Written by Sebastian Strangio
Thursday, 11 June 2009
A COALITION of civil society representatives on Wednesday expressed its support for concluding observations issued last month by a UN human rights body, which found that government implementation of laws designed to protect basic human rights was lacking.
At a public forum Wednesday, more than 120 civil society activists, community representatives, trade unionists, teachers and health workers released a joint statement in "strong support" of the recommendations issued by the UN Committee on Economic, Social and Cultural Rights following Cambodia's review on May 11-12.
"The Committee has accurately described the real situation in Cambodia, which we experience in our daily lives," the statement said.
"We ... recognise that there are many problems with the enjoyment of economic, social and cultural rights that still need to be addressed."
The committee's observations, released May 22 in Geneva, criticised the government for its lack of action on issues including land rights, gender equality, conservation, unemployment and labour rights.
The report was greeted with hostility from the government, with senior CPP lawmaker Cheam Yeap saying it was "usual for UN human rights bodies to blast the ruling party".
But Chan Vichet, a representative of Phnom Penh's Dey Krahorm community, the members of which were forcibly evicted by city authorities in January, said the recommendations were not designed to attack the government unfairly.
"These recommendations do not mean the UN is reproaching the government for not having political principles, but on some points the government has not fulfilled [its promises]," he said at the forum.
Wednesday's statement, based on a Khmer translation of the recommendations, expressed its support for the committee's call for a moratorium on land evictions "until the proper legal framework is in place and the process of land titling is completed".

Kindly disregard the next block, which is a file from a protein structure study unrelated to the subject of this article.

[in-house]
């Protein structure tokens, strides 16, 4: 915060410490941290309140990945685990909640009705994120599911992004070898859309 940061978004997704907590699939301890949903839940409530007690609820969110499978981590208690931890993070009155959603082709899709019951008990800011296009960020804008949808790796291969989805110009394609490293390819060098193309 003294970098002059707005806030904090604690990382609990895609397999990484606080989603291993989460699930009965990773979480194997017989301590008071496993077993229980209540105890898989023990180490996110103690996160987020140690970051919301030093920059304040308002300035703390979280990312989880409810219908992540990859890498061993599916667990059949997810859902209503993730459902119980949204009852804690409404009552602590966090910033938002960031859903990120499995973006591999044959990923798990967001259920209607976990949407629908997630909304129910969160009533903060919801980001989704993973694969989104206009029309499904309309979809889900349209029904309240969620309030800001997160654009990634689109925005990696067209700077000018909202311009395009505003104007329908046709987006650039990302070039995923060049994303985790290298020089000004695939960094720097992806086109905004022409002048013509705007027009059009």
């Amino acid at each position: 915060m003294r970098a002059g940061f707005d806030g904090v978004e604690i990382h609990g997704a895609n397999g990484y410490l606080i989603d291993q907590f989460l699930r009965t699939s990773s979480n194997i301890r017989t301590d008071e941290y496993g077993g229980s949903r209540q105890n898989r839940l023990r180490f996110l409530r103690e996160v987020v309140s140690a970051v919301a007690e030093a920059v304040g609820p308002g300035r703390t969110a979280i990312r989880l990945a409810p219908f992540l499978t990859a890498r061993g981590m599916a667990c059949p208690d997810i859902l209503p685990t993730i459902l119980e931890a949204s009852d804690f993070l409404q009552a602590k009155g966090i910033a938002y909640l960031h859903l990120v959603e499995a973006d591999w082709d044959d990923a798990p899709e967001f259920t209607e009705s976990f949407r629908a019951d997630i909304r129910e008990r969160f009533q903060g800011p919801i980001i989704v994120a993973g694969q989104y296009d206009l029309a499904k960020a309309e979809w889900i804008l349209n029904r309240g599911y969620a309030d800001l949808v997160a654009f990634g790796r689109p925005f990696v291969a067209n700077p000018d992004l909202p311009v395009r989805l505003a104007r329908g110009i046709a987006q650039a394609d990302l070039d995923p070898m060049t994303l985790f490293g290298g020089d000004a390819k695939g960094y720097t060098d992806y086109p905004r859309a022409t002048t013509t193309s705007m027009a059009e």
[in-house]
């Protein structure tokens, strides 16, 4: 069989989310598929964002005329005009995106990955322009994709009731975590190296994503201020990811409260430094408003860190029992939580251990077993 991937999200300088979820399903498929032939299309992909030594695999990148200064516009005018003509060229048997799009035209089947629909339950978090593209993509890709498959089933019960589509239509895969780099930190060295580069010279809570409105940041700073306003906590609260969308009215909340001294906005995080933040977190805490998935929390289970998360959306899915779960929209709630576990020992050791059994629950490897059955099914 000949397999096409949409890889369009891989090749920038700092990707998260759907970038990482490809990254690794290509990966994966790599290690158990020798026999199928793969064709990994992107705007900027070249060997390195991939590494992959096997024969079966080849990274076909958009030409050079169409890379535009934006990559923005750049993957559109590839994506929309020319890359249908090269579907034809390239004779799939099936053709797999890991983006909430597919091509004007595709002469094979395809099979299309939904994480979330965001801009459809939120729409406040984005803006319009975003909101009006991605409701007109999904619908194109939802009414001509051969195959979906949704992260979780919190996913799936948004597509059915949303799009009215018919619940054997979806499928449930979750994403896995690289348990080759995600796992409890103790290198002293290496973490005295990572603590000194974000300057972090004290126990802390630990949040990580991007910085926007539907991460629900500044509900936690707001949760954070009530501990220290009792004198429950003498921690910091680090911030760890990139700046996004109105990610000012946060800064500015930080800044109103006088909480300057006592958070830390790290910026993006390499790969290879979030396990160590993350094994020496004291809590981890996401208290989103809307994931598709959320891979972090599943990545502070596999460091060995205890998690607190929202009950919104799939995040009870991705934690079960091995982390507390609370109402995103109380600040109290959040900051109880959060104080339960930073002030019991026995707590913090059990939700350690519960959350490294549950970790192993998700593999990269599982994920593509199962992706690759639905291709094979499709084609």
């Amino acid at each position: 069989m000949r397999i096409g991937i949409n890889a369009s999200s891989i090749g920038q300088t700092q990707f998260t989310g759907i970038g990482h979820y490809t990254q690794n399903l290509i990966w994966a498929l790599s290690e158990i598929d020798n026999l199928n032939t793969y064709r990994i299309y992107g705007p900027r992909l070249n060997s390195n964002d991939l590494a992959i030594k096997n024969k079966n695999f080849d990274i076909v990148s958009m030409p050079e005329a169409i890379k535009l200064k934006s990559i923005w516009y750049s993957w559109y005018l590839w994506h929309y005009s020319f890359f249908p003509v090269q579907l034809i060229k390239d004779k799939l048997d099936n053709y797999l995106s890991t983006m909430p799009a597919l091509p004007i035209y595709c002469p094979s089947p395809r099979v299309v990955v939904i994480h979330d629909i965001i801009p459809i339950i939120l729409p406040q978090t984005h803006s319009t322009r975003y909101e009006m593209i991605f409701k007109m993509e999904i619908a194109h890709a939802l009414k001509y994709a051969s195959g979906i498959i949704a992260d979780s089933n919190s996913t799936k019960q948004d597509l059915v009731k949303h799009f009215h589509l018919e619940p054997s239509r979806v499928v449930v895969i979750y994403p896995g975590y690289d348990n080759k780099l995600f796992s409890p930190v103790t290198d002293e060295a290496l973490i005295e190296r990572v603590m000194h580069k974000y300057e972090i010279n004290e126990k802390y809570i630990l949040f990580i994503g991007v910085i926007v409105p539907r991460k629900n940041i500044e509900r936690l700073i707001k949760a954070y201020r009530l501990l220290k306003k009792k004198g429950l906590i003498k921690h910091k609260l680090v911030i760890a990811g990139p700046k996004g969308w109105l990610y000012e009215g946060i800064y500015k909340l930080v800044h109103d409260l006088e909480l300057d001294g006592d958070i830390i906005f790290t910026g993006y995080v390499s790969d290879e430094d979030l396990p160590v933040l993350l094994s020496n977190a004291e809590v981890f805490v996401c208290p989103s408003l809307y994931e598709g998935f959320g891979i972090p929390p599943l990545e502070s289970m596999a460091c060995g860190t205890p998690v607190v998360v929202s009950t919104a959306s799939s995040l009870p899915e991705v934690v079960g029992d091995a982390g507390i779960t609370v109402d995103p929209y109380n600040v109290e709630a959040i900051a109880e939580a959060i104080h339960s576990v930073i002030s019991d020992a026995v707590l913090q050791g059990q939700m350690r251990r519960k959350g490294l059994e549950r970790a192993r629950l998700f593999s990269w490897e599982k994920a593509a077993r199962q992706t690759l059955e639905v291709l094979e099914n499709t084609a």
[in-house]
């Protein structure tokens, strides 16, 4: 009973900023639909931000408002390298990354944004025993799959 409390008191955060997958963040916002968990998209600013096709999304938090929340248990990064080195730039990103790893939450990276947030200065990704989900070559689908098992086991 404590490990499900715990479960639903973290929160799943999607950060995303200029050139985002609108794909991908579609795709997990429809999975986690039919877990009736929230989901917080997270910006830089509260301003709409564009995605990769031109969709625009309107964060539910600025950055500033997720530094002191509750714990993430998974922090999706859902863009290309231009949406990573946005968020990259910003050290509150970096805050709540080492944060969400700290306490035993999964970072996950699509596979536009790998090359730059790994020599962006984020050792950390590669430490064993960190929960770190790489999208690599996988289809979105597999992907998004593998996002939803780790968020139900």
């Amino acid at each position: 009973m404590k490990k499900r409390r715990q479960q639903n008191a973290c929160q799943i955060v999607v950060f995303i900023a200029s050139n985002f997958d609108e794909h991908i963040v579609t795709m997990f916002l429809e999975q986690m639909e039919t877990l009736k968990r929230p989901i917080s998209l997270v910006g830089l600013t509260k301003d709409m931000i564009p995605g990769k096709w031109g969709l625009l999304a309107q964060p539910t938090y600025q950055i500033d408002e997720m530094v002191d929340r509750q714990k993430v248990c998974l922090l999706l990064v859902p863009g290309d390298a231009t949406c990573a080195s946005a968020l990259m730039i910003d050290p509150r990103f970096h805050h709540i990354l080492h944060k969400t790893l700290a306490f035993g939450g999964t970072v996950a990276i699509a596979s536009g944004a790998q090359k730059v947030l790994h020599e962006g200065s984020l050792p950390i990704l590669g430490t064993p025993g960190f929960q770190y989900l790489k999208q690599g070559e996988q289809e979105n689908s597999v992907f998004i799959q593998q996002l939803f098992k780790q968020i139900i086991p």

In addition to recommendations relating to gender, disabilities, health and education, it requested the passage of the government's long-awaited Anti-corruption Law and the establishment of a national housing policy. It also highlighted judicial independence as a key factor in ensuring basic human rights.
David Pred, director of Bridges Across Borders Southeast Asia, who helped organise the forum, said its intention was to disseminate the UN's observations among as many Cambodians as possible.
"This is really the first chance for a cross-section of Cambodian society to have a look at these recommendations and think about what they mean and whether they agree with them," he said.
"The message that came out today is that people here strongly support what the UN committee has said, and they can let the government know they can use these recommendations as a platform for some important reforms."